Ok, I’m genuinely confused. There’s two interesting things about this from Raghuram Rajan’s Financial Times editorial, Sensible Keynesians see no easy way out, that we should unpack (my bold and numbering):
The key question then is whether more government spending can make a real difference to the most severe employment problems. Here the case for a general stimulus becomes less compelling.  In the US, demand is weakest in communities where a boom and bust in house prices has left an overhang of household debt. Lower local demand has hit employment in industries such as retail and restaurants. A general increase in government spending may be too blunt – greater demand in New York is not going to help families eat out in Las Vegas (and hence create more restaurant jobs there).  Targeted household debt write-offs in Las Vegas could be a better use of stimulus dollars….Targeted government spending, or reduced austerity, along the lines suggested by sensible Keynesians, might be feasible in some countries and helpful in speeding recovery. But we should examine each policy based on a country’s circumstances. We should be particularly wary of populist Keynesians, who parrot “in the long run we are dead” to justify any short-sighted government action. They do the world a disservice by suggesting there are easy ways out.
The average increase is 1.65. In New York, which Rajan singles out as being ok, unemployment has gone from 4.7 percent to 8.5 percent, which gives us an above-the-average ratio of 1.8. This is not a localized crisis.
Now Rajan is almost certainly alluding to a graph like this, which we put together a year and a half ago (sigh), of unemployment against the percentage of homes that are deeply underwater, or more than 50% underwater:
There’s a lot of ways to visulize this relationship between housing bust and unemployment – Jared Bernstein had one recently. But let’s examine this relationship in light of Rajan’s suggestion that “Targeted household debt write-offs” could be “a better use of stimulus dollars.”
There’s three stories explaining this this relationship between unemployment and underwater housing. The first is a structural story. Can’t turn housing construction workers into nurses, underwater homeowners can’t move, etc. The mobility story turns out to be incorrect, and the “skills” story has problems we’ve discussed elsewhere. But notice that writing down mortgage debt doesn’t make a construction worker into a nurse. So writing down mortgage debt doesn’t help with this story.
There’s a second story about this graph that describes a “wealth effect.” People where housing values collapsed feel poorer, so they spend less. The latest Economic Report of the President argued that the “severity of losses experienced during the recession that began in December of 2007 in both national output and in labor markets makes these [wealth-effect] estimates appear too small.” Also households are the net seller, but also net buyer, of housing – it’s not clear, outside demographics, that housing shifts should make the macroeconomy feel poorer. But either way, writing down mortgage debt would not help with the wealth effect: if all the housing was paid in cash we’d still have the same recession under this second story.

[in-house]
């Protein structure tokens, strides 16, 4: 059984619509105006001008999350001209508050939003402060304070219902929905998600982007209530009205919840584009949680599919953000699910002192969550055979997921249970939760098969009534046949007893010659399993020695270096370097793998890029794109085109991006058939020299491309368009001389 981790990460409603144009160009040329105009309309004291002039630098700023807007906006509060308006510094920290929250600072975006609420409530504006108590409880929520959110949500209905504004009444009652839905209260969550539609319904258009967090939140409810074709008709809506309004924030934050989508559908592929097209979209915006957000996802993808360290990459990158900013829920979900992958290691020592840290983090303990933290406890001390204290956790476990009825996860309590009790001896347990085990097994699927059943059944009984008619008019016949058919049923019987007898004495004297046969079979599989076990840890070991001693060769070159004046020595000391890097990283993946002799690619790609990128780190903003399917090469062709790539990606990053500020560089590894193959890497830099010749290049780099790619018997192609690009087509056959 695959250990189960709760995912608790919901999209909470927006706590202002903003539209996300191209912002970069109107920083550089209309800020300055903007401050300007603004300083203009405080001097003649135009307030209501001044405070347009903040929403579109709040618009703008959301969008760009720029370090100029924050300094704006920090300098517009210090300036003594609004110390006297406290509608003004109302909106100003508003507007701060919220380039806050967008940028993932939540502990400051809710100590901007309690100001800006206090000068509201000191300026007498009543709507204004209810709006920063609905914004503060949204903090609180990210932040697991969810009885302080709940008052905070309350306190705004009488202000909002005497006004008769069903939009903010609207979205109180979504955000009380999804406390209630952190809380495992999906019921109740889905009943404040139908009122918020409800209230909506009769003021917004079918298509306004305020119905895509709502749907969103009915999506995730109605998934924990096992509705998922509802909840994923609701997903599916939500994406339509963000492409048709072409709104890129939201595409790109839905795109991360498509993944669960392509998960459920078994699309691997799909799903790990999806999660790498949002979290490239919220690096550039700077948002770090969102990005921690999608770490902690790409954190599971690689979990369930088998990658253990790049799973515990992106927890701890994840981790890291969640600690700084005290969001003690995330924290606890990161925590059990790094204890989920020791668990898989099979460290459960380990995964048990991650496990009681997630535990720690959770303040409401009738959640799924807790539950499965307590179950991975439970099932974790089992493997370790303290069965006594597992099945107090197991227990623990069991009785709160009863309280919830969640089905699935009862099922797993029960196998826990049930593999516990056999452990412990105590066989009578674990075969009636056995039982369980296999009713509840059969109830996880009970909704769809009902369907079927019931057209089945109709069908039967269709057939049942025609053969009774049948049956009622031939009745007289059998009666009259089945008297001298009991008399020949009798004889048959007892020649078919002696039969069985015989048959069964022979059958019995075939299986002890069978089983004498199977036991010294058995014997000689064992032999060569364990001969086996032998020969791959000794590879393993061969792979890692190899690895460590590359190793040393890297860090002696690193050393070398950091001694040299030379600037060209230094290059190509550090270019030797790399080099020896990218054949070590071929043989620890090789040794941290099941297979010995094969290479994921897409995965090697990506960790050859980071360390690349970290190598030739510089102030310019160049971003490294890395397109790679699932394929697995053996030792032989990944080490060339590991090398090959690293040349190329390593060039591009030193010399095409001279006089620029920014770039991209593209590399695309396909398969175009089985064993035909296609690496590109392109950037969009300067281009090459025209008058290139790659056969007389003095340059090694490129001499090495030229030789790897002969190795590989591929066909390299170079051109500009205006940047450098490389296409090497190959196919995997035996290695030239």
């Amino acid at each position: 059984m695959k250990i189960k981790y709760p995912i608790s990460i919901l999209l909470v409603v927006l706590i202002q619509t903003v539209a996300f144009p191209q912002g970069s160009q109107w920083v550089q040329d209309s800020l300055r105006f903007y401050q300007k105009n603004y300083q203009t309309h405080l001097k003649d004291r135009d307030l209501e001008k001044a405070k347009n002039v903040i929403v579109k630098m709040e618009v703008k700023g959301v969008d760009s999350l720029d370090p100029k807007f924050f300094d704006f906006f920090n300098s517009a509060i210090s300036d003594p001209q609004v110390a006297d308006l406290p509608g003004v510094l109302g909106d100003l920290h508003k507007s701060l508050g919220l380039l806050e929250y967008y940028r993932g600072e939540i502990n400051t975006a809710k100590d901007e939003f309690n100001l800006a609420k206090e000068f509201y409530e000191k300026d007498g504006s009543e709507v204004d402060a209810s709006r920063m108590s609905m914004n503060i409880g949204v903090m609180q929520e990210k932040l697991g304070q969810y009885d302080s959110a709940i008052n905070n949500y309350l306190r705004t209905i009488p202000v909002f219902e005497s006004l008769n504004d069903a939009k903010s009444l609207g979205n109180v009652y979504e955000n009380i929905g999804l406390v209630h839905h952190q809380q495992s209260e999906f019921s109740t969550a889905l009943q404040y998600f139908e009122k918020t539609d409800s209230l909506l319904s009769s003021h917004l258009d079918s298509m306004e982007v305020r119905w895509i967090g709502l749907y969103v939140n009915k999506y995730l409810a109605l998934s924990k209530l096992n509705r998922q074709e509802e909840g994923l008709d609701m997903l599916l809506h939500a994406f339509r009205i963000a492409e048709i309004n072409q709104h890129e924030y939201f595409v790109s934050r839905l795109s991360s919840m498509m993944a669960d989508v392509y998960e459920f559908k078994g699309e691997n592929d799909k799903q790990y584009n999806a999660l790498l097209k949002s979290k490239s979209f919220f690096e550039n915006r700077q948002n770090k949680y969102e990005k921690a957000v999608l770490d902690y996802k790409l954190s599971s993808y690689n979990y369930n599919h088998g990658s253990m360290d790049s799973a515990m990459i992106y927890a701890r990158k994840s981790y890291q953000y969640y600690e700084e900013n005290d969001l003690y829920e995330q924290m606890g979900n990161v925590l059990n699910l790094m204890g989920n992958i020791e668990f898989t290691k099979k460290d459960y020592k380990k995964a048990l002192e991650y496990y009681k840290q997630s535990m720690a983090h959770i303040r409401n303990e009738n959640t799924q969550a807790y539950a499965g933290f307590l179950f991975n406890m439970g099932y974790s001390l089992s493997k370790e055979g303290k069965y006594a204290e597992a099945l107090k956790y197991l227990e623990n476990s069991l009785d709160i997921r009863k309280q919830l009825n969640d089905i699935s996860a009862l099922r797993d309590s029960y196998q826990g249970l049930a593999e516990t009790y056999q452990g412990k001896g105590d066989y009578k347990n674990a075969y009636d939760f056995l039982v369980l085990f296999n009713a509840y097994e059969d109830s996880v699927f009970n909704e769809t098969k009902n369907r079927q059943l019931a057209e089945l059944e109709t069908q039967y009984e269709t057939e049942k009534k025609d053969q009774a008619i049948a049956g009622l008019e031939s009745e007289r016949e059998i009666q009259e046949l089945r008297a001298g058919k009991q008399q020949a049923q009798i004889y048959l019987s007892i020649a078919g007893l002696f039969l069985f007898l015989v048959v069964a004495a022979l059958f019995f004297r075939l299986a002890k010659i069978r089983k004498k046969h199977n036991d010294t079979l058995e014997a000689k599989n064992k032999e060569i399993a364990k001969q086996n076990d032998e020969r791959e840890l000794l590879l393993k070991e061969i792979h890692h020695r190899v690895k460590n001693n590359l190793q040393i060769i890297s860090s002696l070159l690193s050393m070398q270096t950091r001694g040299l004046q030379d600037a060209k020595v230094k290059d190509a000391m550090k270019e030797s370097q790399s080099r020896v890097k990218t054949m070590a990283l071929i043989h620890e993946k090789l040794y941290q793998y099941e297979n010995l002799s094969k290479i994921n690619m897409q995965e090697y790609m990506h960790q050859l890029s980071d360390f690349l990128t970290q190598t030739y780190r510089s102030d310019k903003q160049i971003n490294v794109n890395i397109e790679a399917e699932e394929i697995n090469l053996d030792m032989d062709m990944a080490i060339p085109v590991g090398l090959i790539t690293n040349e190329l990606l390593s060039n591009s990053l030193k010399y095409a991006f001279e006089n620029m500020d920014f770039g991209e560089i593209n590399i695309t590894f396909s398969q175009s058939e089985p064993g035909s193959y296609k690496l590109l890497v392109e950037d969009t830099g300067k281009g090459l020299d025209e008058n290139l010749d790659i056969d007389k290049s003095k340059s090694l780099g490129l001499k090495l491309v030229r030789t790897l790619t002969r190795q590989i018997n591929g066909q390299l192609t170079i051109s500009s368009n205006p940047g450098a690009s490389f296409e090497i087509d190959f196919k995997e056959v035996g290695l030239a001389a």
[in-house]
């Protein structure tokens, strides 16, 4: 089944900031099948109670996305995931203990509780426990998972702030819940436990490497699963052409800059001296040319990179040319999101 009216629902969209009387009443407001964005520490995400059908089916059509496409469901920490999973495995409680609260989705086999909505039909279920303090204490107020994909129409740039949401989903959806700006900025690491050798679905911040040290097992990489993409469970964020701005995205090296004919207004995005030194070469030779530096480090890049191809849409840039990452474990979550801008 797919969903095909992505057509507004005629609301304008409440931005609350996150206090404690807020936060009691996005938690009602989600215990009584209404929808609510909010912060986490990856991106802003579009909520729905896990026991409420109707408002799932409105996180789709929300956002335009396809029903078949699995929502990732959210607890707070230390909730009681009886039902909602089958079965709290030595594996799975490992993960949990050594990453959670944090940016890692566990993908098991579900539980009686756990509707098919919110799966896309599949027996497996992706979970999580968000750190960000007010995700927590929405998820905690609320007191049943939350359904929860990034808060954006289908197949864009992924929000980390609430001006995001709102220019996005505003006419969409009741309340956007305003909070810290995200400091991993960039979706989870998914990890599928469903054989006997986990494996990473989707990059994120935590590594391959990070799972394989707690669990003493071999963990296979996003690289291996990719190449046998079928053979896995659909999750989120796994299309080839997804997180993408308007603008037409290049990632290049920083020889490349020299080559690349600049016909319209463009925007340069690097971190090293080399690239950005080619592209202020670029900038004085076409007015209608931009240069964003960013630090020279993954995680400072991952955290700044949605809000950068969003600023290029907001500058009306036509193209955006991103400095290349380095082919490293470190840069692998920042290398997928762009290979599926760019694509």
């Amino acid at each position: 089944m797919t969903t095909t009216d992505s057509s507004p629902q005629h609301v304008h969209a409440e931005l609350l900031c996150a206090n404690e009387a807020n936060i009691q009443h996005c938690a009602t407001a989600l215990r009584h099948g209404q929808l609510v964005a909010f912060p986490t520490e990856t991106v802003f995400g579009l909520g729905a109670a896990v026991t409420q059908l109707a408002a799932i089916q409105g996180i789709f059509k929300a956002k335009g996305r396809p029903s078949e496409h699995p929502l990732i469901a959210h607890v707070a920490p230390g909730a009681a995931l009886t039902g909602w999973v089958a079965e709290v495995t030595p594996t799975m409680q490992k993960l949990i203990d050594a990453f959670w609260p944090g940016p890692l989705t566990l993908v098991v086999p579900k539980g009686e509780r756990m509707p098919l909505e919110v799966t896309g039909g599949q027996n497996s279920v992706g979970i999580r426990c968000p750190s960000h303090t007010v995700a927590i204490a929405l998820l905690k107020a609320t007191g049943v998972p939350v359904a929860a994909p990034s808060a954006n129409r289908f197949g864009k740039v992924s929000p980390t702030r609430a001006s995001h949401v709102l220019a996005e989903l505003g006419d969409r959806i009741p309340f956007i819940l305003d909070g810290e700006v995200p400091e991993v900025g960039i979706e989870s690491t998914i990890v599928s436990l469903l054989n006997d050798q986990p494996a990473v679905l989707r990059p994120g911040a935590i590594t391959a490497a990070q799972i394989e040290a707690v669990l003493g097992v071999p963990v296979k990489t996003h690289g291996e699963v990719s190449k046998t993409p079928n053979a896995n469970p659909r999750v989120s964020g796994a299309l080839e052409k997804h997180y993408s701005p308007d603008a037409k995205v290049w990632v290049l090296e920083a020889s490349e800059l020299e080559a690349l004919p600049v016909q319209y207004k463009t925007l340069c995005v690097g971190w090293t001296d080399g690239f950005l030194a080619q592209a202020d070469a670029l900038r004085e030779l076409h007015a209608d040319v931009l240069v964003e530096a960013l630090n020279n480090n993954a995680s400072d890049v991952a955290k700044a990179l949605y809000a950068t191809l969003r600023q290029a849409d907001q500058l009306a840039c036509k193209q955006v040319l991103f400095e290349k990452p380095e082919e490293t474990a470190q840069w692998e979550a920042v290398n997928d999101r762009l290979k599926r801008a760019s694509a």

Now there’s a third story, a “balance-sheet” story of the recession. Here consumers are overleveraged and are cutting back on consumption until their balance-sheet, or their amount of debt, is repaired. In this story, reducing household mortgage debt can be a really great use of stimulus dollars. We walked through this story in this interview with Amir Sufi, who has done the leading empirical work on this. And the key, recent, theorectical work on this story, the best model of how this happens, was done by…..Paul Krugman. Specifically Eggertsson/Krugman’s “Debt, Deleveraging, and the Liquidity Trap.”
If the problem is household’s balance-sheets, you can either make people richer or reduce their debts. Rajan thinks that taking money and writing down debt is a good idea. You could also take that money, give it to people in exchange for building useful public stuff; they can pay down debts, and then everyone has some stuff that helps the productive capabilities of the economy. You could also just give people money by not collecting taxes and mailing out checks, and they can efficiently choose whether or not to reduce debts. But under the three most common stories for the relationship between housing and debt, Rajan’s policy recommendation only makes sense in the context of deleveraging, or a serious demand story, or the theory that is animating the so-called “populist” Keynesian wing.
This debate is frustratingly not new. Christina Romer was telling media in early 2009 that balance-sheet problems become worse if you let unemployment soar, even if you reduce debts. Romer: “Actually, you know, a crucial thing–when [FDR] did the bank holiday, it took the next two years to actually clean up the banks, that we actually did not get the things really cleaned up until 1935. And that a big part of that cleanup was he managed to turn around the real economy. We saw employment growing again, GDP growing again, and that inherently helps your financial system.” Nothing messes up balance-sheets like mass unemployment and falling median wages.
As we’ve seen, writing down mortgage debt is a viciously ugly, difficult, zero-sum battle. I think it makes good sense to consider, and will have some more formal writing on it, but the idea that it is the sensible ideal while everyone else pushing fiscal or monetary stimulus is behaving irresponsibly is wrong – they both are working from the same intellectual framework.